Egg -- Tan, yellow or white at first, the egg darkens to reddish-brown before hatching. It is oval-elongate in outline, flat or concave on one side, convex on the other and 1.2 mm long.
Larva -- The newly hatched maggot, about 1.5 mm long, develops through three instars to reach a mature length of 6.5 to 7.5 mm. Slender and white, it narrows to a point at the head.
Pupa -- Enclosed within the shrunken skin of the last larval instar, the pupa is 3.3 mm by 1.4 mm. Barrel-shaped and white at first, the outer covering (puparium) soon turns a dark reddish-brown.
Hosts -- Although this blood-sucking fly is primarily a nuisance to cattle, other animals such as sheep, goats, horses, mules and dogs are also bothered.
Damage -- Congregating on those areas of the body where they are not likely to be disturbed (base of horns, neck, throat, belly, thighs, back, etc.), horn flies suck blood from livestock through their needle-like mouthparts. Such feeding causes weight loss, reduced milk production, and reduced vitality. Furthermore, animals become so annoyed that they may injure themselves while attempting to dislodge the flies. Although infestations of 4,000 to 10,000 flies per animal are common in some parts of the country, horn flies rarely exceed 500 per animal in North Carolina.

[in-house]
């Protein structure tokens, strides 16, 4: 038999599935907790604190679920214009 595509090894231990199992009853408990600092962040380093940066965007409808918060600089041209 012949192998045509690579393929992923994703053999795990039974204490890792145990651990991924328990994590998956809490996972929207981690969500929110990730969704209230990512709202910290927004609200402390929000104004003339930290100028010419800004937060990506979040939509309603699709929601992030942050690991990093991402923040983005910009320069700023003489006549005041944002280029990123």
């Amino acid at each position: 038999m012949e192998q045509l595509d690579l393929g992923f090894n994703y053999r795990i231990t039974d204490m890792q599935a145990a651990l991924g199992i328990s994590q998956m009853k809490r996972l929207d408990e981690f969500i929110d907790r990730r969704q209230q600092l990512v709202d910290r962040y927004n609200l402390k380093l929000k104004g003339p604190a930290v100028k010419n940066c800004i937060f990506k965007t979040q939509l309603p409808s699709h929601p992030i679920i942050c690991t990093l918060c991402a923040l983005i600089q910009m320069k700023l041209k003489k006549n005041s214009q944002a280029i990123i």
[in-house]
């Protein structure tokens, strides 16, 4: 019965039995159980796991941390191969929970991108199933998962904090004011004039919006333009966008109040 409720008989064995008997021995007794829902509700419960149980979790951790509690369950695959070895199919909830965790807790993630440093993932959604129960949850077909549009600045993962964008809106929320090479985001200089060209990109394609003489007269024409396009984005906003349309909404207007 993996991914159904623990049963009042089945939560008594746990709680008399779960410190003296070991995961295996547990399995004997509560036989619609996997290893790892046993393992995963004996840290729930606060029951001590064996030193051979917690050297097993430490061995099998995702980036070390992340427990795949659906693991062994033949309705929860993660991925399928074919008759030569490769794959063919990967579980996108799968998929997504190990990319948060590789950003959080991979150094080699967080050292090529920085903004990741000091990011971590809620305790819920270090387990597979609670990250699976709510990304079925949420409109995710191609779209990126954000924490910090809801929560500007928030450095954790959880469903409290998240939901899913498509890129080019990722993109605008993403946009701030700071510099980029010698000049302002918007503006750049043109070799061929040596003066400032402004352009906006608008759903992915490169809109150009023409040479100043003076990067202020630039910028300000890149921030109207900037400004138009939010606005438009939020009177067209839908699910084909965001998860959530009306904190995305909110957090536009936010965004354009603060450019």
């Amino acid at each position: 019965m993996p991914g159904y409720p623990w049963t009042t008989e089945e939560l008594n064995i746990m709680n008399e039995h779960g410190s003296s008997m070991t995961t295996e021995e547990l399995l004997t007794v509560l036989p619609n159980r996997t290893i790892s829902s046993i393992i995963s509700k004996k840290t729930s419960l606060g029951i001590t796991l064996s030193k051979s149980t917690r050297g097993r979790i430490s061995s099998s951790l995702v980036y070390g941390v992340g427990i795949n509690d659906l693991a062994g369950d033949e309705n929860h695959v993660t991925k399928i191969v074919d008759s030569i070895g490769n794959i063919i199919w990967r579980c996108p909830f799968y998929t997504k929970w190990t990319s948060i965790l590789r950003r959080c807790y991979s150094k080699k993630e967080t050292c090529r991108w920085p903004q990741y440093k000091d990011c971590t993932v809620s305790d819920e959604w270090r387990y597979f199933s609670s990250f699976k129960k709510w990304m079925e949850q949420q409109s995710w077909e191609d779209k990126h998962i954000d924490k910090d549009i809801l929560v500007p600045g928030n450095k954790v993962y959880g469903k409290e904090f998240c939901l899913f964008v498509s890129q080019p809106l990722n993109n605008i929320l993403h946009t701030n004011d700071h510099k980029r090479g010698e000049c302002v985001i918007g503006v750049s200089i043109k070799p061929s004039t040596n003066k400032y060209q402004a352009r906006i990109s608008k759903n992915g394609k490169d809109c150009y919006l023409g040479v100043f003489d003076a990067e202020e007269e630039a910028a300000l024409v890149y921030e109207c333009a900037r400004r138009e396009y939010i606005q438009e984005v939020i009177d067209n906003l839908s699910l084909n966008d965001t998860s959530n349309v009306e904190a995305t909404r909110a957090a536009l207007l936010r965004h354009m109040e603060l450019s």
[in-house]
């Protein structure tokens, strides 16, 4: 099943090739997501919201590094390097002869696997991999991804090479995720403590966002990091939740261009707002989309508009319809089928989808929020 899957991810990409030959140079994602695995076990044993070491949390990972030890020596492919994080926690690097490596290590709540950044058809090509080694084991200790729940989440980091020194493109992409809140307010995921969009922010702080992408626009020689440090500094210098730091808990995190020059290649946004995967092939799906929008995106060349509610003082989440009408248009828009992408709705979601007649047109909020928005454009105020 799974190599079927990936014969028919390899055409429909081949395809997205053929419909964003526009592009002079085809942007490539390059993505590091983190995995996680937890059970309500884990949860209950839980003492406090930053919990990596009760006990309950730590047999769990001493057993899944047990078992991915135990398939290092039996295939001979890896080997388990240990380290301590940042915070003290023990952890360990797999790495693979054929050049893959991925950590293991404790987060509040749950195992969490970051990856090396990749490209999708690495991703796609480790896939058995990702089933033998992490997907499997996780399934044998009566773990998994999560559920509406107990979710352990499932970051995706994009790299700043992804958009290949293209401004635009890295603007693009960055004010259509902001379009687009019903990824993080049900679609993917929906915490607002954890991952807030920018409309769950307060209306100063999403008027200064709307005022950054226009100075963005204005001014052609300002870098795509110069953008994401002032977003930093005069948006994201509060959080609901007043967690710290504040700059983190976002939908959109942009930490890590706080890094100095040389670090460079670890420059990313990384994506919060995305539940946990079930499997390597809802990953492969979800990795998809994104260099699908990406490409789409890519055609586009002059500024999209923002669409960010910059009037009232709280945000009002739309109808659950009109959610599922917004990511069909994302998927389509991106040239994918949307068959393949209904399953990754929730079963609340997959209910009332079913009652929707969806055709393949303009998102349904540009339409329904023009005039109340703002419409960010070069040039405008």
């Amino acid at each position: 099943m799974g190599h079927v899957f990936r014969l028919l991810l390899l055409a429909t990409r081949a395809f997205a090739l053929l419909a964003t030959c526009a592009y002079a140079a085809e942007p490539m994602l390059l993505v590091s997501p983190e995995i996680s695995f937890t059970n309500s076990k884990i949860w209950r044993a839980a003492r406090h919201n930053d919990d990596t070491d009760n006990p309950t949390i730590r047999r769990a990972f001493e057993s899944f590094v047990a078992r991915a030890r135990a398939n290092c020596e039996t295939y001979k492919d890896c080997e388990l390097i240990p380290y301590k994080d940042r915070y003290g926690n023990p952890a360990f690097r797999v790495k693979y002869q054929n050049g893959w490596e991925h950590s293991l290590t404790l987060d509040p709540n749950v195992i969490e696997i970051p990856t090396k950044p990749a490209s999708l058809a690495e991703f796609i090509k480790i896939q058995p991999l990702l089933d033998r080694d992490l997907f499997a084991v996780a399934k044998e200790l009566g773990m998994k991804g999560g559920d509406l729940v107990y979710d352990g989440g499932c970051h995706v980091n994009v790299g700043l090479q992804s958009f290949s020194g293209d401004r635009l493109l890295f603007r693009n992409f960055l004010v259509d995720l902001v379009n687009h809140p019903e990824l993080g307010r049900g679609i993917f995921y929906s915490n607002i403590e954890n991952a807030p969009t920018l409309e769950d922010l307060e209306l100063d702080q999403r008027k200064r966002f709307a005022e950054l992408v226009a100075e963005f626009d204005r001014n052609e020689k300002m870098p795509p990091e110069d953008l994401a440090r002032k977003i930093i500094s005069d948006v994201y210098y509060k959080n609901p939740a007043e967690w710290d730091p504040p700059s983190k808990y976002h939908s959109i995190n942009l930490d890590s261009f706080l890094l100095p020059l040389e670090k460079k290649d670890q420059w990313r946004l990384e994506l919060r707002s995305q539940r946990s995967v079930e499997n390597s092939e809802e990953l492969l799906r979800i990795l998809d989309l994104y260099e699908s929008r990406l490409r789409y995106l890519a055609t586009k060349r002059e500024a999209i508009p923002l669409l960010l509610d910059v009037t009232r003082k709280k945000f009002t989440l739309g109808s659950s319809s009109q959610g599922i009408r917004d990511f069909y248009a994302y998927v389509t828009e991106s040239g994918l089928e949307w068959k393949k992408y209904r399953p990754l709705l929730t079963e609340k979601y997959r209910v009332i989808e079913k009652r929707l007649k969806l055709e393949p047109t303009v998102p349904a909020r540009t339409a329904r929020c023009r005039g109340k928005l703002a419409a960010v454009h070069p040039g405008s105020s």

Life History -- Favored by warm, moist weather, horn flies emerge in spring and seek out host animals. Although they locate hosts most successfully during the day, they usually disperse at night, sometimes traveling as far as 5 miles. Soon after initial feeding, females periodically leave the host animal and deposit 1 to 14 eggs in fresh cow manure. Both male and female horn flies apparently feed on the manure from time to time. Eggs hatch 16 to 24 hours later.
Over a 4- to 5-day period, the larvae feed in moist cattle dung and develop through three instars. They then either burrow about 4 cm (1.5 inches) into the soil or remain in the manure and pupate. During spring and summer months, a new brood of flies emerges 5 to 7 days later and repeats the cycle. As winter approaches, newly formed pupae overwinter giving rise to a new generation of flies the following spring. Although most prevalent in spring and summer, horn flies continue to produce a new generation approximately every 2 weeks well into autumn.
Chemical recommendations for horn fly control should be closely observed since some pesticides cleared for use on beef cattle cannot be used on dairy cows in order to avoid pesticide residues in milk.